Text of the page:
The family started filling their plates and the food was quickly consumed.  Myrtle looked at the witches stew and remembered the day that she taught her daughter to make this simple dish that became a staple in their growing family.  She smiled at Vivian and then thought of Pop’s daughter, hoping that she had grown up with all the love that was evidenced around the table this night.

After dinner, Myrtle spent several hours at Vivian’s house.  Most of the time, they just all sat around and talked.  That was all that a family needed.  When it was time to go home, Steve insisted on driving her back even though it was only two blocks away.  Myrtle was secretly pleased to have a son-in-law who was so attentive.  Once home and ready for bed, she said a quick prayer of thanks for her family and that the next day’s meeting with Elizabeth would go smoothly.  ‘Ahhhhhhhhhmeeeeeen.’  She thought to herself with a smile right before she fell asleep.

*See recipe below

Vivian’s Witches Stew

1 1/2 pounds hamburger meat (80% fat)

1 medium yellow onion

2 cans pork and beans (do not drain)

1/2-1 cup of ketchup (more or less to taste)*

Salt and pepper

In a large pan, cook the hamburger meat over medium heat.  Season with salt and pepper before browning but do not add oil.  Using a slotted spoon, remove the hamburger meat from the pan.  Drain off excess fat – leaving only about a tablespoon in the bottom of the pan (any small pieces of hamburger left behind are just fine).

Rough chop the onion and place into the pan.  Season lightly with salt.  Cook over medium heat until the pieces are soft and slightly brown.  Don’t overcook.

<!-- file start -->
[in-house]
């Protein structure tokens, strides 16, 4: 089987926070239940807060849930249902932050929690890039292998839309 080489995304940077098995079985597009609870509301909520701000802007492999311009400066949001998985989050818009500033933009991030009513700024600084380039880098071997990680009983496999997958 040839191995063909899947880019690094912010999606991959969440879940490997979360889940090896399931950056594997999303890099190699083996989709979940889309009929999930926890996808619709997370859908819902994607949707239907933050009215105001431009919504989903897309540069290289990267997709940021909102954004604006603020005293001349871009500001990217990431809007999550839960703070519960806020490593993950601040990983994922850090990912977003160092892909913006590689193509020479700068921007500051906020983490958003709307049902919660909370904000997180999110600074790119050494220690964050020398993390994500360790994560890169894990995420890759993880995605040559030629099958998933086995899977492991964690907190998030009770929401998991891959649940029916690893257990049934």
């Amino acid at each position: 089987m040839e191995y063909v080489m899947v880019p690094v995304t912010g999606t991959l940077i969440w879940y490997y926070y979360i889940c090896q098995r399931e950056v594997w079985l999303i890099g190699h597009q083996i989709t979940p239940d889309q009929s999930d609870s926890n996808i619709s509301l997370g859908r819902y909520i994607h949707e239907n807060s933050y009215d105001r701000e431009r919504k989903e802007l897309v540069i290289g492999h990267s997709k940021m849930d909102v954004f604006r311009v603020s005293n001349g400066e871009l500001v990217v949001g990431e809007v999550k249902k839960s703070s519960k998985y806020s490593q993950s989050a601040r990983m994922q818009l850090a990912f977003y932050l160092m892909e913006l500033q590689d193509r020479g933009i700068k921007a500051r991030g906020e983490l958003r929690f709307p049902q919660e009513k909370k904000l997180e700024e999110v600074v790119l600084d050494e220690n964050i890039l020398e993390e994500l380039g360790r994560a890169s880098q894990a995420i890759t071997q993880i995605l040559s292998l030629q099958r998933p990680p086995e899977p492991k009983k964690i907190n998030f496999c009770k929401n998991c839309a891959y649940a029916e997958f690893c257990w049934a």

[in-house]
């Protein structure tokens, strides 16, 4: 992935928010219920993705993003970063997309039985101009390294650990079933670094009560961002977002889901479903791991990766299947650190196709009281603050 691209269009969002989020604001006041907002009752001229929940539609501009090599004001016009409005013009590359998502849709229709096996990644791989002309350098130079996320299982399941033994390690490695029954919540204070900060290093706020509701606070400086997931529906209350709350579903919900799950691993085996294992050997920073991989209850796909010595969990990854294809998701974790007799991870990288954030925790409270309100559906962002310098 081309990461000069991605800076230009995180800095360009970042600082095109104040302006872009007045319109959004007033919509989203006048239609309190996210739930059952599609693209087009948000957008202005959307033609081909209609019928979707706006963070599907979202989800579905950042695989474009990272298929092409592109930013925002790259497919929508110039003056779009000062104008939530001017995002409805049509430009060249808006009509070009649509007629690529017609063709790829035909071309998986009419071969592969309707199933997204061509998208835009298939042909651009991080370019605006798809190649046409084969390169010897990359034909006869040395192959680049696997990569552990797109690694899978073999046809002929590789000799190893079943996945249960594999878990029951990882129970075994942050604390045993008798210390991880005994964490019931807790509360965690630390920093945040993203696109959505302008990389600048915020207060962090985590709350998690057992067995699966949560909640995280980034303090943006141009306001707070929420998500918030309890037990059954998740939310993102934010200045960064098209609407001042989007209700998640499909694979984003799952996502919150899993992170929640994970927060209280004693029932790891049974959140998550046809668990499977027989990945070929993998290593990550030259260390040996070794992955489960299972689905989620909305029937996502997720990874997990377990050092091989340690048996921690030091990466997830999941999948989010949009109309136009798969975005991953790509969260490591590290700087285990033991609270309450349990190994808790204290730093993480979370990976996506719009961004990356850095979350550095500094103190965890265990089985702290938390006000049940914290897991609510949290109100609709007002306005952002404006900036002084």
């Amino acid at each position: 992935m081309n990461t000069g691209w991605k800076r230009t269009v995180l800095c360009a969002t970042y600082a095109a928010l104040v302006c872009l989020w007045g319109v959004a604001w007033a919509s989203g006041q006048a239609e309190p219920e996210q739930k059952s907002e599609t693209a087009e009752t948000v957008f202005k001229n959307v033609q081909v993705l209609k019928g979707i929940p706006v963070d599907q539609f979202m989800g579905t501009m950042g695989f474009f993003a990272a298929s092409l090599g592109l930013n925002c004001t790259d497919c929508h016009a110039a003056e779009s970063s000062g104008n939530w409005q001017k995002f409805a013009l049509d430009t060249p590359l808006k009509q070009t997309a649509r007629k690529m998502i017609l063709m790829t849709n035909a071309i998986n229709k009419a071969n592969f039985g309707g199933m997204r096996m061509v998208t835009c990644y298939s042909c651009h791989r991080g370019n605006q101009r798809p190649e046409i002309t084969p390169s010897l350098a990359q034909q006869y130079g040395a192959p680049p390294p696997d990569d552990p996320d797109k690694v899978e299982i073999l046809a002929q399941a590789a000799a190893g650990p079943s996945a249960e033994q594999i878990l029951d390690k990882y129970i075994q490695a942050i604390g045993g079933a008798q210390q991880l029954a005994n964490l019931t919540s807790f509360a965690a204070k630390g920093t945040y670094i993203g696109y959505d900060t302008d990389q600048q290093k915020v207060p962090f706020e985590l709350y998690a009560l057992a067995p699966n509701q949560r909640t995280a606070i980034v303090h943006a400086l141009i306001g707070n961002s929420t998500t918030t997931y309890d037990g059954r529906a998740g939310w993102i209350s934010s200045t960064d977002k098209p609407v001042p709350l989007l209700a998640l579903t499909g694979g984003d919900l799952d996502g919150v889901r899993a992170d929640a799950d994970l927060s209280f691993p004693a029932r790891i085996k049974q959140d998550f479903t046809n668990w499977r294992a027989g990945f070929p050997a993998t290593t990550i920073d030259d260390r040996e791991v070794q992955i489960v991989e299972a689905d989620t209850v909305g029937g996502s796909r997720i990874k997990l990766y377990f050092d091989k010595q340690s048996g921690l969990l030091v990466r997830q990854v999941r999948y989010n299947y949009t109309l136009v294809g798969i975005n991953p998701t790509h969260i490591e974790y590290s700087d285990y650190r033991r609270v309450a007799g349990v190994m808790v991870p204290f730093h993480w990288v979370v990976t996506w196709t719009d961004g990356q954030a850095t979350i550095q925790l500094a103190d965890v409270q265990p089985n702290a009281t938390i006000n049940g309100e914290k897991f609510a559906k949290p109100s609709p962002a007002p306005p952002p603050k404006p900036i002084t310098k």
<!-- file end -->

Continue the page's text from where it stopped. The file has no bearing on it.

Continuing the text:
Reduce heat to medium low.  Add hamburger meat back to pan along with both cans of pork and beans and ketchup.  Stir to mix and allow to simmer for at least ten minutes.

Serve with cornbread and a simple salad.

*The ‘best’ brand of ketchup is a running joke in our household.  We girls always preferred Heinz but would use Hunts in a pinch.  One day my Daddy went to the store and brought home Del Monte.  We were relentless in telling him what a bad choice it was and that we didn’t like it.  To this day, I check the labels in restaurants to make sure they are using the right ketchup.  (As an adult, I now see that Daddy probably bought the one that was on sale and I feel slightly bad that we gave him such a hard time.  But, it was all in fun and we still laugh about it so that’s okay.)

**P.S.  In many ways, Witches Stew is similar to a basic, inexpensive chili without the extra spices.  In our family, this was a quicker and easier alternative that worked for two young kids who wouldn’t want the spiciness of chili powder or the smokiness of cumin.  Plus, we almost always had the simple ingredients on hand.  You can add things that you like (jalapeños, sour cream, cheddar cheese, etc.) and make it your own.  Think about using fresh cooked beans to save even more money or a homemade tomato sauce for a different flavor.  Either way – Enjoy!  (P.S. Don’t throw away those leftovers.  It’s even better the next day with some cornbread broken up over the top.)